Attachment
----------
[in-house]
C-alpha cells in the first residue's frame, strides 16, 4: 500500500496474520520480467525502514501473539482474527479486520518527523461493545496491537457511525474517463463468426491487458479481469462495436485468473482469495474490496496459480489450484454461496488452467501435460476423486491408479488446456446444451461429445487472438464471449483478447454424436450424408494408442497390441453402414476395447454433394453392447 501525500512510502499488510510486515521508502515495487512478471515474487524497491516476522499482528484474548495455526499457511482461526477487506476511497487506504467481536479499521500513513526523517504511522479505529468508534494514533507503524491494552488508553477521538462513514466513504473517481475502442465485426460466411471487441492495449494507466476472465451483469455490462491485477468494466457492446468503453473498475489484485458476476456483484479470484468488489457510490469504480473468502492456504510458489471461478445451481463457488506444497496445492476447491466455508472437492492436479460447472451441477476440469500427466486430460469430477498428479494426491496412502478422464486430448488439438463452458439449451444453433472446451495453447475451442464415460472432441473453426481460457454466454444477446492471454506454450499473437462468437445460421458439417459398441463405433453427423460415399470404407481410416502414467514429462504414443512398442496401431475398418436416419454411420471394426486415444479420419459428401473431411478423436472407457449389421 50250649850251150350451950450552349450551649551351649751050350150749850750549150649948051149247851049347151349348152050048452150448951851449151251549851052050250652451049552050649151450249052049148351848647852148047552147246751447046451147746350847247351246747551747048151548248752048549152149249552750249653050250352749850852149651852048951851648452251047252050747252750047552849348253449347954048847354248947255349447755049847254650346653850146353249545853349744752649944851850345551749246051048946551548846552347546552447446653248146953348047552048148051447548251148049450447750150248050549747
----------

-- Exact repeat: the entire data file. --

[in-house]
C-alpha cells in the first residue's frame, strides 16, 4: 500500500496474520520480467525502514501473539482474527479486520518527523461493545496491537457511525474517463463468426491487458479481469462495436485468473482469495474490496496459480489450484454461496488452467501435460476423486491408479488446456446444451461429445487472438464471449483478447454424436450424408494408442497390441453402414476395447454433394453392447 501525500512510502499488510510486515521508502515495487512478471515474487524497491516476522499482528484474548495455526499457511482461526477487506476511497487506504467481536479499521500513513526523517504511522479505529468508534494514533507503524491494552488508553477521538462513514466513504473517481475502442465485426460466411471487441492495449494507466476472465451483469455490462491485477468494466457492446468503453473498475489484485458476476456483484479470484468488489457510490469504480473468502492456504510458489471461478445451481463457488506444497496445492476447491466455508472437492492436479460447472451441477476440469500427466486430460469430477498428479494426491496412502478422464486430448488439438463452458439449451444453433472446451495453447475451442464415460472432441473453426481460457454466454444477446492471454506454450499473437462468437445460421458439417459398441463405433453427423460415399470404407481410416502414467514429462504414443512398442496401431475398418436416419454411420471394426486415444479420419459428401473431411478423436472407457449389421 50250649850251150350451950450552349450551649551351649751050350150749850750549150649948051149247851049347151349348152050048452150448951851449151251549851052050250652451049552050649151450249052049148351848647852148047552147246751447046451147746350847247351246747551747048151548248752048549152149249552750249653050250352749850852149651852048951851648452251047252050747252750047552849348253449347954048847354248947255349447755049847254650346653850146353249545853349744752649944851850345551749246051048946551548846552347546552447446653248146953348047552048148051447548251148049450447750150248050549747